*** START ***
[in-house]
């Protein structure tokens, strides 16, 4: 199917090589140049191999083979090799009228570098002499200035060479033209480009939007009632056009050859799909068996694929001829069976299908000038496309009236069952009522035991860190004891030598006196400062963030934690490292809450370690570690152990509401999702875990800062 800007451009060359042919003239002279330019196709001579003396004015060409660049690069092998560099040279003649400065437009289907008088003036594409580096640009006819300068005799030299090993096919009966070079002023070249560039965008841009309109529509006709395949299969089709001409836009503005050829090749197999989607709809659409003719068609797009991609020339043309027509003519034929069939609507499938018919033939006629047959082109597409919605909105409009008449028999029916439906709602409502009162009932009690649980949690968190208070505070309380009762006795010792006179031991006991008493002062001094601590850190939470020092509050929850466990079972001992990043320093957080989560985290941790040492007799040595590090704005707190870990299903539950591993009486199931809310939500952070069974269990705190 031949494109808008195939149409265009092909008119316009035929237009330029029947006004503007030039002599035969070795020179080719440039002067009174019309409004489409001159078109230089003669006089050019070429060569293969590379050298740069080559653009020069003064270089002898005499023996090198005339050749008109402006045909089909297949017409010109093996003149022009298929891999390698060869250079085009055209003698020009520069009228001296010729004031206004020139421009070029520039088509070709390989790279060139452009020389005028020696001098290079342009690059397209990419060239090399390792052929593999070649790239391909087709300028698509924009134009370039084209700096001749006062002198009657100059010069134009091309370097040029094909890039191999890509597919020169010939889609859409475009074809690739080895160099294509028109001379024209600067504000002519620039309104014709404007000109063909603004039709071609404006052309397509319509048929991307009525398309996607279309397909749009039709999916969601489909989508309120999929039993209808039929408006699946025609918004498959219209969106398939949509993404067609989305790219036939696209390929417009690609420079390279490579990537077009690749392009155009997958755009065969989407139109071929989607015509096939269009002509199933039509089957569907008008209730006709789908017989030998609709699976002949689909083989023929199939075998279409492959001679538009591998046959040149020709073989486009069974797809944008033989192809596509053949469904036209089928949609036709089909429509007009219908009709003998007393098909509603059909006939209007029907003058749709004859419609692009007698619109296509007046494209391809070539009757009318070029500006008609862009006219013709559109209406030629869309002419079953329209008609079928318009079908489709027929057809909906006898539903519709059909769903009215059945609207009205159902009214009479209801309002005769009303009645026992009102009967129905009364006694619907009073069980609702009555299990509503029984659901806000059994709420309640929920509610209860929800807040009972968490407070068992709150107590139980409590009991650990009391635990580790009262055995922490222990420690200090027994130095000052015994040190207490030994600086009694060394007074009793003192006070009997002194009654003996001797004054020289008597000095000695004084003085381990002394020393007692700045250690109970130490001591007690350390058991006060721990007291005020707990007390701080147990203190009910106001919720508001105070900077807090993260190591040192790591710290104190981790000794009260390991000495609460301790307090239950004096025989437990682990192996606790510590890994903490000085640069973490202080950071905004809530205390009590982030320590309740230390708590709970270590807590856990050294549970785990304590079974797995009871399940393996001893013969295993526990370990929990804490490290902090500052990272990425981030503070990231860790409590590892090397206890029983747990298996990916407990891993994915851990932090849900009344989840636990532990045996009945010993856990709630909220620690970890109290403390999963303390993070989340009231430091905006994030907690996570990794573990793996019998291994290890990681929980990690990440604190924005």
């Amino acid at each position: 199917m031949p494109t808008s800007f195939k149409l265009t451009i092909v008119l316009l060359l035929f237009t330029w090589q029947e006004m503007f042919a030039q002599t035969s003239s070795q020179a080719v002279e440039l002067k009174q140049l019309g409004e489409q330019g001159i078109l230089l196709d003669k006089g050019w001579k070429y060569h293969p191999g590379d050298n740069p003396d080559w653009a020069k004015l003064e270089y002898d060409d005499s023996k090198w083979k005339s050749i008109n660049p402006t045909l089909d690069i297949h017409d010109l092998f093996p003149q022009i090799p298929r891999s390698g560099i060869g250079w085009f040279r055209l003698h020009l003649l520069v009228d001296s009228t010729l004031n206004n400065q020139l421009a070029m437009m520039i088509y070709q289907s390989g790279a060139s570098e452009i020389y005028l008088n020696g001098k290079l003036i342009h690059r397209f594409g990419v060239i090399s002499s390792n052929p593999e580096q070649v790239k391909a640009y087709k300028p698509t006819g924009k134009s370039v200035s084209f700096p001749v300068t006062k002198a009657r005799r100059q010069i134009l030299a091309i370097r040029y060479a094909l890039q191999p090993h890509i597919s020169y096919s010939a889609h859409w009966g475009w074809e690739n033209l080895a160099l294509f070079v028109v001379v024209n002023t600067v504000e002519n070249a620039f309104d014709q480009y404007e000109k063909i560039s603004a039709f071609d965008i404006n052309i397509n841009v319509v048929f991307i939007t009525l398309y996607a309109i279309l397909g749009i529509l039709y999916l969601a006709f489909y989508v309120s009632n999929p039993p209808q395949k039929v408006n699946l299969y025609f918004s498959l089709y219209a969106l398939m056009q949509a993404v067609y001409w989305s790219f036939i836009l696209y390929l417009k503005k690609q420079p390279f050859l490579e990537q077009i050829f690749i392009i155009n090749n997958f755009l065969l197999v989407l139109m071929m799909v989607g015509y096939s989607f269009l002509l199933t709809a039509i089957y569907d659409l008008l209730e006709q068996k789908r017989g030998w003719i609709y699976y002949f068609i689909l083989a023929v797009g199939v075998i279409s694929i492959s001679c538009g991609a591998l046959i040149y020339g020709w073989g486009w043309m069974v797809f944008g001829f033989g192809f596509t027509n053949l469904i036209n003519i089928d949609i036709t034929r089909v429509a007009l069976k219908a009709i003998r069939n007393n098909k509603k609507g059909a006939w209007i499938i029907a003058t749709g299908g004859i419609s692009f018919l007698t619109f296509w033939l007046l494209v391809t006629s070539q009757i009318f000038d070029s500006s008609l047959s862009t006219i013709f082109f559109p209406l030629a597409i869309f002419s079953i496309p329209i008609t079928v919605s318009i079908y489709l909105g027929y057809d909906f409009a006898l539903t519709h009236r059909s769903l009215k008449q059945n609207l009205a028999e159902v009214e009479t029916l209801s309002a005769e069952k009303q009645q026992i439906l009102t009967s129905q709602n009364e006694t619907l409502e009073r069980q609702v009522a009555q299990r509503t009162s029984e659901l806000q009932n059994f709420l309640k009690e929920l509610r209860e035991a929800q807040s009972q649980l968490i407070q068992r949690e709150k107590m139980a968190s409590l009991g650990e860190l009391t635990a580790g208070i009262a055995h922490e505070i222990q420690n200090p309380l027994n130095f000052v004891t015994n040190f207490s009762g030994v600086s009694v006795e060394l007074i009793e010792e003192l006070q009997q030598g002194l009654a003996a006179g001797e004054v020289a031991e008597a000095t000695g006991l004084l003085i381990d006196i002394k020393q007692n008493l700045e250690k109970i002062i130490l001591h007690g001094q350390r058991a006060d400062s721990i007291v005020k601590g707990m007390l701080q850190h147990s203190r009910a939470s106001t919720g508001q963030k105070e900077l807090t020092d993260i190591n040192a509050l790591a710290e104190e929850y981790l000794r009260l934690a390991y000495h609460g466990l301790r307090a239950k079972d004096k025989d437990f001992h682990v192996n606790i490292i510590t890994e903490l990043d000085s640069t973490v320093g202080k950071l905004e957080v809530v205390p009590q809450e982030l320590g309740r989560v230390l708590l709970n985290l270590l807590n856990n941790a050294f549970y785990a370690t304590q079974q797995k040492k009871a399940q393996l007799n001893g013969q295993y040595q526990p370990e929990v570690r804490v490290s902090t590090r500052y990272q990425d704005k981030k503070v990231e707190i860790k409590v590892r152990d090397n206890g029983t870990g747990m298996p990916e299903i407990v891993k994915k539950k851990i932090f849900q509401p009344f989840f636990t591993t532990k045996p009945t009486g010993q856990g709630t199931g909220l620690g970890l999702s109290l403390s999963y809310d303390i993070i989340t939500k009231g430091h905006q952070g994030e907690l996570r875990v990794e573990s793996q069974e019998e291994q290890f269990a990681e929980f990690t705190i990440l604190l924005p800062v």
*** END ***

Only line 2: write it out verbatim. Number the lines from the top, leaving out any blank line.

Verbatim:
């Protein structure tokens, strides 16, 4: 199917090589140049191999083979090799009228570098002499200035060479033209480009939007009632056009050859799909068996694929001829069976299908000038496309009236069952009522035991860190004891030598006196400062963030934690490292809450370690570690152990509401999702875990800062 800007451009060359042919003239002279330019196709001579003396004015060409660049690069092998560099040279003649400065437009289907008088003036594409580096640009006819300068005799030299090993096919009966070079002023070249560039965008841009309109529509006709395949299969089709001409836009503005050829090749197999989607709809659409003719068609797009991609020339043309027509003519034929069939609507499938018919033939006629047959082109597409919605909105409009008449028999029916439906709602409502009162009932009690649980949690968190208070505070309380009762006795010792006179031991006991008493002062001094601590850190939470020092509050929850466990079972001992990043320093957080989560985290941790040492007799040595590090704005707190870990299903539950591993009486199931809310939500952070069974269990705190 031949494109808008195939149409265009092909008119316009035929237009330029029947006004503007030039002599035969070795020179080719440039002067009174019309409004489409001159078109230089003669006089050019070429060569293969590379050298740069080559653009020069003064270089002898005499023996090198005339050749008109402006045909089909297949017409010109093996003149022009298929891999390698060869250079085009055209003698020009520069009228001296010729004031206004020139421009070029520039088509070709390989790279060139452009020389005028020696001098290079342009690059397209990419060239090399390792052929593999070649790239391909087709300028698509924009134009370039084209700096001749006062002198009657100059010069134009091309370097040029094909890039191999890509597919020169010939889609859409475009074809690739080895160099294509028109001379024209600067504000002519620039309104014709404007000109063909603004039709071609404006052309397509319509048929991307009525398309996607279309397909749009039709999916969601489909989508309120999929039993209808039929408006699946025609918004498959219209969106398939949509993404067609989305790219036939696209390929417009690609420079390279490579990537077009690749392009155009997958755009065969989407139109071929989607015509096939269009002509199933039509089957569907008008209730006709789908017989030998609709699976002949689909083989023929199939075998279409492959001679538009591998046959040149020709073989486009069974797809944008033989192809596509053949469904036209089928949609036709089909429509007009219908009709003998007393098909509603059909006939209007029907003058749709004859419609692009007698619109296509007046494209391809070539009757009318070029500006008609862009006219013709559109209406030629869309002419079953329209008609079928318009079908489709027929057809909906006898539903519709059909769903009215059945609207009205159902009214009479209801309002005769009303009645026992009102009967129905009364006694619907009073069980609702009555299990509503029984659901806000059994709420309640929920509610209860929800807040009972968490407070068992709150107590139980409590009991650990009391635990580790009262055995922490222990420690200090027994130095000052015994040190207490030994600086009694060394007074009793003192006070009997002194009654003996001797004054020289008597000095000695004084003085381990002394020393007692700045250690109970130490001591007690350390058991006060721990007291005020707990007390701080147990203190009910106001919720508001105070900077807090993260190591040192790591710290104190981790000794009260390991000495609460301790307090239950004096025989437990682990192996606790510590890994903490000085640069973490202080950071905004809530205390009590982030320590309740230390708590709970270590807590856990050294549970785990304590079974797995009871399940393996001893013969295993526990370990929990804490490290902090500052990272990425981030503070990231860790409590590892090397206890029983747990298996990916407990891993994915851990932090849900009344989840636990532990045996009945010993856990709630909220620690970890109290403390999963303390993070989340009231430091905006994030907690996570990794573990793996019998291994290890990681929980990690990440604190924005």